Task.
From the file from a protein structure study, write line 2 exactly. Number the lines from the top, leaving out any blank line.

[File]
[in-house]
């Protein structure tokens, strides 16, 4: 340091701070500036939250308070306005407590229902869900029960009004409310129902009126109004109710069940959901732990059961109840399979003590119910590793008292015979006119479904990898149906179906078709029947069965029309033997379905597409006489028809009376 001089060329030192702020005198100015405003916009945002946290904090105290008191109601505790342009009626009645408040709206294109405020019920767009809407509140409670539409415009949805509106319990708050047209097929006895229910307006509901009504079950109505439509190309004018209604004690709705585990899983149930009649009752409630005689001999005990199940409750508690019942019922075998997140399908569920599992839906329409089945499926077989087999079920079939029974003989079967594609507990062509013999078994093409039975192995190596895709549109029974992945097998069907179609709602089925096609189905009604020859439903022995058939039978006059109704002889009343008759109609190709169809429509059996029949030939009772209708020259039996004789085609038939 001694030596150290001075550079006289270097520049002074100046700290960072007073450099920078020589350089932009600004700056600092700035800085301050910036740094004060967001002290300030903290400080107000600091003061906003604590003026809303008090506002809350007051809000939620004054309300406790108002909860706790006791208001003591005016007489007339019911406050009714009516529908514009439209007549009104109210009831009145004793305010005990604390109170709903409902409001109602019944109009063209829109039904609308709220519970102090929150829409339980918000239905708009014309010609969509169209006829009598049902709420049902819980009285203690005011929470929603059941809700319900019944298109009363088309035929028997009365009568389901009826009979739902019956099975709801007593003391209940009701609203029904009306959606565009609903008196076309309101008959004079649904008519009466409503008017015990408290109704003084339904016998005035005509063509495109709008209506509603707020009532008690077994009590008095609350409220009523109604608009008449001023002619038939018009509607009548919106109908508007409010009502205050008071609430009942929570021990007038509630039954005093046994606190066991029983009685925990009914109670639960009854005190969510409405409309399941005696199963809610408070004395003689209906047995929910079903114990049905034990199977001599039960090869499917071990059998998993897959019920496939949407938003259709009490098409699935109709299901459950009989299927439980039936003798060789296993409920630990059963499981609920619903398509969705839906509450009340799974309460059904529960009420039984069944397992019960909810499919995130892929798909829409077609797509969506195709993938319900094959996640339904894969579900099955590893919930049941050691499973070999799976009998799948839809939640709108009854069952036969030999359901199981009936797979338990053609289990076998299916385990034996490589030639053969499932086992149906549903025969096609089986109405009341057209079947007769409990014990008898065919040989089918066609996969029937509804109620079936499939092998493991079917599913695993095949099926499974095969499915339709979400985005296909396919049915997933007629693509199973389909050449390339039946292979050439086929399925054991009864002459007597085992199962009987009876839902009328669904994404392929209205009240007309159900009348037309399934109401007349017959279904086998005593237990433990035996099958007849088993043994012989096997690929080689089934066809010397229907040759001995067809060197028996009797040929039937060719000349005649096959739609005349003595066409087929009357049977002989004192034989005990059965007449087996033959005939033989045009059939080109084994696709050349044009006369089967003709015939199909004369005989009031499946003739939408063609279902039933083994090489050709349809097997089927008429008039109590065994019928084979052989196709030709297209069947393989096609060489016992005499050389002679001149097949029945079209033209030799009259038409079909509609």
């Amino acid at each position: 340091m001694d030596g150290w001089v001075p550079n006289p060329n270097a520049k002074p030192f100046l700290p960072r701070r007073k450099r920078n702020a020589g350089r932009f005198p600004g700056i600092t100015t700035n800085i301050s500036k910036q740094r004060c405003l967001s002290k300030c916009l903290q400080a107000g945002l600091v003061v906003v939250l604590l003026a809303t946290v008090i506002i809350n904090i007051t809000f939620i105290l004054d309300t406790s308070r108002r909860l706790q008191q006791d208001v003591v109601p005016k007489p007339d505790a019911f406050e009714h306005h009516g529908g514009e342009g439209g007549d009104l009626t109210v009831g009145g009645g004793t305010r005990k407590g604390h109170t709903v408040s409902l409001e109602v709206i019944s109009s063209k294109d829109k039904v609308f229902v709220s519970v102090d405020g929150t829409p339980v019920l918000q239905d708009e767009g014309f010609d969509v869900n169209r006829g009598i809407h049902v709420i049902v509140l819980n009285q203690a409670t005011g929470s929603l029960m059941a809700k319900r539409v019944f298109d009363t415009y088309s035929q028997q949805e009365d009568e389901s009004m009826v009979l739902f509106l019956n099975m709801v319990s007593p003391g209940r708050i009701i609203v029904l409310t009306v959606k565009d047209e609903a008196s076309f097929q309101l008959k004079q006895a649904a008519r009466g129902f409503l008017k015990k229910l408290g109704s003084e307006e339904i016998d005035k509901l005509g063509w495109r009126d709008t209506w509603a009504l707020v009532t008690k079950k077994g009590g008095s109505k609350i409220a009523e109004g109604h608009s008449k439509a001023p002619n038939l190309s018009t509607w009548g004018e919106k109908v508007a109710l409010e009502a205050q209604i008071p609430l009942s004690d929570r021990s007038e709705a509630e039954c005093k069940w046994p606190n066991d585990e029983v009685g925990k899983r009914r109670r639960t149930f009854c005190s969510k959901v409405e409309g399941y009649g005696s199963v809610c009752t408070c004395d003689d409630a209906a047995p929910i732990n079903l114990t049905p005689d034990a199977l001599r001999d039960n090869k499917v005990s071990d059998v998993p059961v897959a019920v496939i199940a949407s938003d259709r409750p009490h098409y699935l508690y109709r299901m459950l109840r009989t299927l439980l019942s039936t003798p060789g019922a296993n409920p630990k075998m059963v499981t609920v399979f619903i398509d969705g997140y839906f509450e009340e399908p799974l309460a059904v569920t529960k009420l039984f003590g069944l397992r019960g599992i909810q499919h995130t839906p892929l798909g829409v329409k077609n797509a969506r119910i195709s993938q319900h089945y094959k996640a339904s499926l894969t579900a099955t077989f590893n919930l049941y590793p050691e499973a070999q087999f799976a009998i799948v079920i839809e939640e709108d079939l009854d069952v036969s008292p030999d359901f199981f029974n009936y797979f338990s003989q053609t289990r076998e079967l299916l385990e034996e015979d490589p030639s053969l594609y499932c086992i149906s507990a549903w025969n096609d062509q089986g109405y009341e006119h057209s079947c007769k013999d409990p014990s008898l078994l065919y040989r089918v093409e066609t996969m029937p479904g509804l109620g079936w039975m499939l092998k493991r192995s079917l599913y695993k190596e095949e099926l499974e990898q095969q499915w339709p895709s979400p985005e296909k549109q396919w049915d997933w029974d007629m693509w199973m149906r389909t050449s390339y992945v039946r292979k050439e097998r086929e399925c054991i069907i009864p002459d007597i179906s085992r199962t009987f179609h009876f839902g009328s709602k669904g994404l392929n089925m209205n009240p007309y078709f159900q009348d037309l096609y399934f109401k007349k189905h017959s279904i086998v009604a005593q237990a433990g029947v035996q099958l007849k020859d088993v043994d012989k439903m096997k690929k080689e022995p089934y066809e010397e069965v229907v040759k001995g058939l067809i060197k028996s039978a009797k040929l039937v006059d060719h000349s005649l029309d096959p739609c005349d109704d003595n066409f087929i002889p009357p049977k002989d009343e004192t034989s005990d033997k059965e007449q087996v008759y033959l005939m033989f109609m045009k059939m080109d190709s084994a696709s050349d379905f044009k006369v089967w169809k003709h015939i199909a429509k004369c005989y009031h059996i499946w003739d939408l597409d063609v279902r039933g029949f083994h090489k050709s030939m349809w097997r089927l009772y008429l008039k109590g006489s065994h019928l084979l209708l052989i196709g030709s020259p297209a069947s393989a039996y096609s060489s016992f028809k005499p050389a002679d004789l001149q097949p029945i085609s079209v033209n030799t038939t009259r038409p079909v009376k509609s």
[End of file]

């Protein structure tokens, strides 16, 4: 340091701070500036939250308070306005407590229902869900029960009004409310129902009126109004109710069940959901732990059961109840399979003590119910590793008292015979006119479904990898149906179906078709029947069965029309033997379905597409006489028809009376 001089060329030192702020005198100015405003916009945002946290904090105290008191109601505790342009009626009645408040709206294109405020019920767009809407509140409670539409415009949805509106319990708050047209097929006895229910307006509901009504079950109505439509190309004018209604004690709705585990899983149930009649009752409630005689001999005990199940409750508690019942019922075998997140399908569920599992839906329409089945499926077989087999079920079939029974003989079967594609507990062509013999078994093409039975192995190596895709549109029974992945097998069907179609709602089925096609189905009604020859439903022995058939039978006059109704002889009343008759109609190709169809429509059996029949030939009772209708020259039996004789085609038939 001694030596150290001075550079006289270097520049002074100046700290960072007073450099920078020589350089932009600004700056600092700035800085301050910036740094004060967001002290300030903290400080107000600091003061906003604590003026809303008090506002809350007051809000939620004054309300406790108002909860706790006791208001003591005016007489007339019911406050009714009516529908514009439209007549009104109210009831009145004793305010005990604390109170709903409902409001109602019944109009063209829109039904609308709220519970102090929150829409339980918000239905708009014309010609969509169209006829009598049902709420049902819980009285203690005011929470929603059941809700319900019944298109009363088309035929028997009365009568389901009826009979739902019956099975709801007593003391209940009701609203029904009306959606565009609903008196076309309101008959004079649904008519009466409503008017015990408290109704003084339904016998005035005509063509495109709008209506509603707020009532008690077994009590008095609350409220009523109604608009008449001023002619038939018009509607009548919106109908508007409010009502205050008071609430009942929570021990007038509630039954005093046994606190066991029983009685925990009914109670639960009854005190969510409405409309399941005696199963809610408070004395003689209906047995929910079903114990049905034990199977001599039960090869499917071990059998998993897959019920496939949407938003259709009490098409699935109709299901459950009989299927439980039936003798060789296993409920630990059963499981609920619903398509969705839906509450009340799974309460059904529960009420039984069944397992019960909810499919995130892929798909829409077609797509969506195709993938319900094959996640339904894969579900099955590893919930049941050691499973070999799976009998799948839809939640709108009854069952036969030999359901199981009936797979338990053609289990076998299916385990034996490589030639053969499932086992149906549903025969096609089986109405009341057209079947007769409990014990008898065919040989089918066609996969029937509804109620079936499939092998493991079917599913695993095949099926499974095969499915339709979400985005296909396919049915997933007629693509199973389909050449390339039946292979050439086929399925054991009864002459007597085992199962009987009876839902009328669904994404392929209205009240007309159900009348037309399934109401007349017959279904086998005593237990433990035996099958007849088993043994012989096997690929080689089934066809010397229907040759001995067809060197028996009797040929039937060719000349005649096959739609005349003595066409087929009357049977002989004192034989005990059965007449087996033959005939033989045009059939080109084994696709050349044009006369089967003709015939199909004369005989009031499946003739939408063609279902039933083994090489050709349809097997089927008429008039109590065994019928084979052989196709030709297209069947393989096609060489016992005499050389002679001149097949029945079209033209030799009259038409079909509609």